A slightly smaller crowd that previously gathered at 8am this morning up on the top floor of the Europa Hotel. After a quick plug from sponsor Mark Prentice (MD of Firmus Energy – who can help you to Keep ‘er lit) a number of guests popped up to the podium to make their comments on the Assembly and AV referendum results and take questions from the bacon butty-guzzling guests.
Asked to comment on the role of Twitter in politics, Conall McDevitt explained that Twitter is subject to trolling. A minority with a vested interest will try and use it – like they would in any social setting – but they can and will be challenged by others in the medium. He also noted that for the second election in a row, SDLP has beaten the UUP in terms of popular votes, but ended up with fewer seats. Notes that the “middle ground” is softening up and transfers
After commenting on that Belgium has been without a government for the past year and is coping very nicely thank you, election pundit and Doctor Who fanatic Nicholas Whyte gave his take on the state of each party’s performance.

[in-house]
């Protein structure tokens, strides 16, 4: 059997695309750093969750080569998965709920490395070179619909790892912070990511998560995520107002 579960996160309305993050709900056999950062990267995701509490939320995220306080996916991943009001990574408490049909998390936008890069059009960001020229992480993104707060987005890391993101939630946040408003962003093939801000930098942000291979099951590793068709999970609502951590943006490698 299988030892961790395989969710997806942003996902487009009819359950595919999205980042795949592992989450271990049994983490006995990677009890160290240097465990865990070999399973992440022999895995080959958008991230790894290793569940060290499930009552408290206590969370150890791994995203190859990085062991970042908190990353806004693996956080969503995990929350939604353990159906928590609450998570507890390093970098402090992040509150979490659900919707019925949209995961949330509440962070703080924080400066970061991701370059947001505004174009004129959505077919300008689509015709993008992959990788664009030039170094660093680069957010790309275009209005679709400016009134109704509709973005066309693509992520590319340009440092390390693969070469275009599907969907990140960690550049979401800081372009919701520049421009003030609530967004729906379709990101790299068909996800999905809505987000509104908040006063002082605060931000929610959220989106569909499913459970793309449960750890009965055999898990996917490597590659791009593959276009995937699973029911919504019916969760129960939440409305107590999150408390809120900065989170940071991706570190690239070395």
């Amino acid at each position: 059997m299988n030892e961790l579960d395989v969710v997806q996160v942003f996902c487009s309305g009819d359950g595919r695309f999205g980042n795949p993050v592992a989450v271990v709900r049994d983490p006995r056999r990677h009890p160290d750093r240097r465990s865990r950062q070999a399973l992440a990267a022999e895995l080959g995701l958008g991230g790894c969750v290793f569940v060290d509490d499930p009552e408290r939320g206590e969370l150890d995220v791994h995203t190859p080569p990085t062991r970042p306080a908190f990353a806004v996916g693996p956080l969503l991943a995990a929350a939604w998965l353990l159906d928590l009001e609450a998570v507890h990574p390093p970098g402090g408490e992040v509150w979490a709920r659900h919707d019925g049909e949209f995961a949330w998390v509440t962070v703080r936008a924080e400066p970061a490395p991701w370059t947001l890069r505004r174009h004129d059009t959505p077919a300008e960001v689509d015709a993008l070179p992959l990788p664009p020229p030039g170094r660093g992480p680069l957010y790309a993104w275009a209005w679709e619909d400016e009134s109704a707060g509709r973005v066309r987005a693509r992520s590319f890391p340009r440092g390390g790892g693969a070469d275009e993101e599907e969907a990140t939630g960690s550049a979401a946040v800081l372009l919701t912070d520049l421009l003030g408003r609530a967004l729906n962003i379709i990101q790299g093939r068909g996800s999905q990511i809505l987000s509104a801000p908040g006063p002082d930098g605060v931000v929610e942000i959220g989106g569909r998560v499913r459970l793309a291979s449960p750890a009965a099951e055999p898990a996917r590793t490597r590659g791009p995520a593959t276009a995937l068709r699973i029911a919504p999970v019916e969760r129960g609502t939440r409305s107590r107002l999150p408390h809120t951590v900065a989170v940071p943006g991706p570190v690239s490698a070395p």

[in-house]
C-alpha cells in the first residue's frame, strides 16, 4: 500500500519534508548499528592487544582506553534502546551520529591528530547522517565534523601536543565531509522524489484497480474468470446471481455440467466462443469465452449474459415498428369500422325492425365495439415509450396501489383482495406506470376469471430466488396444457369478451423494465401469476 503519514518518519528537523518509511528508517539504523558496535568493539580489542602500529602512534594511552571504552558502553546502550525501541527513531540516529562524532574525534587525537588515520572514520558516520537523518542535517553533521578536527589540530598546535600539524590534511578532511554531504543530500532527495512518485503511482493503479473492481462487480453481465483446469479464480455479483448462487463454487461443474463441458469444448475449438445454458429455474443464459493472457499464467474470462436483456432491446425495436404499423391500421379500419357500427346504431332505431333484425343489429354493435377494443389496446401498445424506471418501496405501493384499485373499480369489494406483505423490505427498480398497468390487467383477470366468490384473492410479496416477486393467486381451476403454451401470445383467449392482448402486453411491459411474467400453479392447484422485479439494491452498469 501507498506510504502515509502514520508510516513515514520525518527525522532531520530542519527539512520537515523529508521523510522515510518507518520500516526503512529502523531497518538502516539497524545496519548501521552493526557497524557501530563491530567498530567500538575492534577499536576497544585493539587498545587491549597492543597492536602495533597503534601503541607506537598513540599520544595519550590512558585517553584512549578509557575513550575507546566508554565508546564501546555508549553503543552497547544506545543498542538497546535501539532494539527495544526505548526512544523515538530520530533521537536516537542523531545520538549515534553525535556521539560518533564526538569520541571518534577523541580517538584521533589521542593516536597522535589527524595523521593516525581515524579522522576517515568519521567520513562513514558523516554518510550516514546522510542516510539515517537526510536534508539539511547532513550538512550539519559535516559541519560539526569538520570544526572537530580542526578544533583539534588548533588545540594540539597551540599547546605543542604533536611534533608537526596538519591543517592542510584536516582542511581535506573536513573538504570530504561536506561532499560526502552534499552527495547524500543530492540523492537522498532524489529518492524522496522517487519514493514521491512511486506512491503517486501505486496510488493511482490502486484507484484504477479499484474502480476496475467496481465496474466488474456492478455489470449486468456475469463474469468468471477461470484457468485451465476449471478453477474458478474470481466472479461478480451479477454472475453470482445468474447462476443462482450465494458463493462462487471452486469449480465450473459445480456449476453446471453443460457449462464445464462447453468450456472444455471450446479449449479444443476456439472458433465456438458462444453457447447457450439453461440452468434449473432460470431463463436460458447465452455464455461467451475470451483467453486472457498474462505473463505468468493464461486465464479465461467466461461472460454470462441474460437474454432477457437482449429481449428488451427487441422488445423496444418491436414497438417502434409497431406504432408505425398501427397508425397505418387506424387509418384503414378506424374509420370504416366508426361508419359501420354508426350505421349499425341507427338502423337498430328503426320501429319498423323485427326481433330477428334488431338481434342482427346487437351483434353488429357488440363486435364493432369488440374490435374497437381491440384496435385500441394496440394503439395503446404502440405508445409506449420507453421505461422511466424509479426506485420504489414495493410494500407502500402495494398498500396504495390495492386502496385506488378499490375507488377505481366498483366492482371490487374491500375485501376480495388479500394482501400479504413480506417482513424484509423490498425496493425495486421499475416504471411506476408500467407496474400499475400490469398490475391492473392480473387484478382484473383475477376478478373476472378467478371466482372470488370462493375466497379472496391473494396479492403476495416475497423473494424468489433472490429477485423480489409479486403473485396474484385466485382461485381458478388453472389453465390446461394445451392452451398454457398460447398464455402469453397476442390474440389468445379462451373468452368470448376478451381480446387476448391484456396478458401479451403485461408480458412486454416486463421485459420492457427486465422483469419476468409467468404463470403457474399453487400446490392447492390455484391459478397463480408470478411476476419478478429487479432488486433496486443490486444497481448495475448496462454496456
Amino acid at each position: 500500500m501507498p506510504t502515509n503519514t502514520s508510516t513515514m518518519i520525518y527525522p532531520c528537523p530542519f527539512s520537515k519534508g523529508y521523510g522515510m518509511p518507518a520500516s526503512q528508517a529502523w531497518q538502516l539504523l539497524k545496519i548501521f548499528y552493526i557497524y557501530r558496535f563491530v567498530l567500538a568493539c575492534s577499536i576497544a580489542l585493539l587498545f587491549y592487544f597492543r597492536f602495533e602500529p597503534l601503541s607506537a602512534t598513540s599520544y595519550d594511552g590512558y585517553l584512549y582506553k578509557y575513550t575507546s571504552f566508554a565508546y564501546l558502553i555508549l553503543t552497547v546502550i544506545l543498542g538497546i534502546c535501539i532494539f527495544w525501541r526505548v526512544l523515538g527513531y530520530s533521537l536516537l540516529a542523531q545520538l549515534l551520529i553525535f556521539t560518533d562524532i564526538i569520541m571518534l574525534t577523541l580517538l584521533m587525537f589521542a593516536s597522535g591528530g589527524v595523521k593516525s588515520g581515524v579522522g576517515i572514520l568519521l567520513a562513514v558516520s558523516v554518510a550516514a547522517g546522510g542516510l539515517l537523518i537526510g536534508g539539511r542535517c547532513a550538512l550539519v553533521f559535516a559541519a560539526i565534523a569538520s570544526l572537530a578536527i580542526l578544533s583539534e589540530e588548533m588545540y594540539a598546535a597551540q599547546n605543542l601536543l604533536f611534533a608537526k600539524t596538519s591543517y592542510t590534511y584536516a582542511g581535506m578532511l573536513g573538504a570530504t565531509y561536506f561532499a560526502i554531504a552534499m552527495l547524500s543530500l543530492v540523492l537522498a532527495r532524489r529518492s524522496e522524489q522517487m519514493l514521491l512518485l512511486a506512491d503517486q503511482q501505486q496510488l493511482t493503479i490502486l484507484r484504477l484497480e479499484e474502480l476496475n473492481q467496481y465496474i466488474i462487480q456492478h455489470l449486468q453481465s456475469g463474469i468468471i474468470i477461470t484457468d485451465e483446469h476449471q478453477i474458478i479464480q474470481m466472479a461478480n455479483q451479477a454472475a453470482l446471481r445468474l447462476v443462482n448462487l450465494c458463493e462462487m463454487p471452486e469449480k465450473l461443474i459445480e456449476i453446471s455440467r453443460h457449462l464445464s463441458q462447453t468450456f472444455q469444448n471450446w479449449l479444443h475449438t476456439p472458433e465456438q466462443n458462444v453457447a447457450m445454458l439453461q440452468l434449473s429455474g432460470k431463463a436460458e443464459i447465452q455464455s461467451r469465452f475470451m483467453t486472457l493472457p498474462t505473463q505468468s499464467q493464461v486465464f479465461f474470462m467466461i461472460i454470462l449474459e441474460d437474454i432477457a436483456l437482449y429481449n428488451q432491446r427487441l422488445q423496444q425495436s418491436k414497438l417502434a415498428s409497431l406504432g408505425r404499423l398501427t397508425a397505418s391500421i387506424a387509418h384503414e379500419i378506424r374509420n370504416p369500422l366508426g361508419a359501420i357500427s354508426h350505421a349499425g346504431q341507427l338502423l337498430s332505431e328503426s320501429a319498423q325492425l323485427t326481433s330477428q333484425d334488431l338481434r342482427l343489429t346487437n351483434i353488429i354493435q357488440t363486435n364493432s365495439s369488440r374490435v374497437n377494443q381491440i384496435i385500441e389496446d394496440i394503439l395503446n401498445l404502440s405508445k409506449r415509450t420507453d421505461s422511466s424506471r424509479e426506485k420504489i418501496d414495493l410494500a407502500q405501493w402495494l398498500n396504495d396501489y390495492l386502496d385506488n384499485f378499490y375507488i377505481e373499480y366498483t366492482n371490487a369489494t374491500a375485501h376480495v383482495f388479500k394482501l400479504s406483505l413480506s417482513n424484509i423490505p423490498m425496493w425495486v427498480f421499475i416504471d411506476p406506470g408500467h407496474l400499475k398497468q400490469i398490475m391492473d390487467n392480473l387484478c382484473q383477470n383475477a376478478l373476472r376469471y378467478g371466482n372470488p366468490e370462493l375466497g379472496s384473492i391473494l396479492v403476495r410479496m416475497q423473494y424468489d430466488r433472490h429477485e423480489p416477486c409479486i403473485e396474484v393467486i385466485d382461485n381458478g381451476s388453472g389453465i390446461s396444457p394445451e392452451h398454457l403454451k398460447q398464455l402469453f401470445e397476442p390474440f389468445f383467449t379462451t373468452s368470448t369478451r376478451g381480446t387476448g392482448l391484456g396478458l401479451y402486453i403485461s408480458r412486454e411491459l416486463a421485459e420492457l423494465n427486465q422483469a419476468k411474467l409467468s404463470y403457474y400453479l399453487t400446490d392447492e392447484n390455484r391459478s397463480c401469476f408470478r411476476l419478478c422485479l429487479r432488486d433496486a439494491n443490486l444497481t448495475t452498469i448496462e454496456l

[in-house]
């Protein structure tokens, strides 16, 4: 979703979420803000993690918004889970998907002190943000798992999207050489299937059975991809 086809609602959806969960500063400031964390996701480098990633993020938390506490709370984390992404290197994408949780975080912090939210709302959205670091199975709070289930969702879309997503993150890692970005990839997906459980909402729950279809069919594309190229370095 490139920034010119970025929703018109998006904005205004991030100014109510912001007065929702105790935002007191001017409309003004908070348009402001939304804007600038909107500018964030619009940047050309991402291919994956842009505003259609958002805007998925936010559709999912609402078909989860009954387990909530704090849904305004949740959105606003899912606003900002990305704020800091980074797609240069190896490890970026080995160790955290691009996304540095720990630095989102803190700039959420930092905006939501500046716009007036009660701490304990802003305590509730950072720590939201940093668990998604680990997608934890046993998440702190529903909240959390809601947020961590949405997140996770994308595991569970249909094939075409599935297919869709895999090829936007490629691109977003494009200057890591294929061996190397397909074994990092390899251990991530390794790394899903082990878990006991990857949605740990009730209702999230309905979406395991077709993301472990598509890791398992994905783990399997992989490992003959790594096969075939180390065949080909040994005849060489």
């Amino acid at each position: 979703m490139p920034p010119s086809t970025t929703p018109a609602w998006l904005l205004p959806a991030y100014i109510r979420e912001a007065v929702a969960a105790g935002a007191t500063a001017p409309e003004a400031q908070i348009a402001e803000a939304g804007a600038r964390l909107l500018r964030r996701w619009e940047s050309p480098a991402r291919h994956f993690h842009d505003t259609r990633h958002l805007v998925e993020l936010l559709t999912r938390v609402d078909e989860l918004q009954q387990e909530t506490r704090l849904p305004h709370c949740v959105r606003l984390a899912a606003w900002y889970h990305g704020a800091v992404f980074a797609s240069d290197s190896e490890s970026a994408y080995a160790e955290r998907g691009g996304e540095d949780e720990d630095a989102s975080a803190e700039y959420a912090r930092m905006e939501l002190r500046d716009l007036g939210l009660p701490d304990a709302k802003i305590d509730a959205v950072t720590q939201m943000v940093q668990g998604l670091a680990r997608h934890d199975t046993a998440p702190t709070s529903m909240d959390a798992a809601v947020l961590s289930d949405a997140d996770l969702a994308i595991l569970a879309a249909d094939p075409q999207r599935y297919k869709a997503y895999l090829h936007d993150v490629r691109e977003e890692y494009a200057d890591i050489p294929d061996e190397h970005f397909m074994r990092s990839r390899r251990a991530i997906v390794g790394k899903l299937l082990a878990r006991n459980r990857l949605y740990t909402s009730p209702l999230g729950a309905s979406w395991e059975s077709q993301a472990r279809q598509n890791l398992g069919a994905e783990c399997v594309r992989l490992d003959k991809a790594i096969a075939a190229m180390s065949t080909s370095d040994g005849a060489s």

One timely contribution from the floor pointed out that the original 1973 education on STV warned against “plumping” (for a single candidate or party) but instead encouraged voters to use the full length of the ballot paper to maximise their impact on the STV ballot. Perhaps, voter education as well as participation encouragement is something the Electoral Commission and EONI will be addressing as they reflect on the May 2011 election process.
- narrative – parties need to tell a story for people to follow – he recommends the book The Political Brain;
- organisation – fewer and fewer people are involved with political parties and willing to go around door and do the leg work required;
- discipline – in terms of message and vote management;
- and a good old dash of predestination!
He remarked that female candidates are more transfer friendly – a subject I’ll return to in a future blog post.
Dropping by for a few minutes, Mark Devenport took criticisms from the floor on his chin about the BBC’s simplification of the count, with its concentration on first preferences and lack of detail on its website graphics.
Later, UTV’s Mark Mallett got an easier ride with praise for their coverage.
(Lots more photos by Mr Ulster over on Flickr.)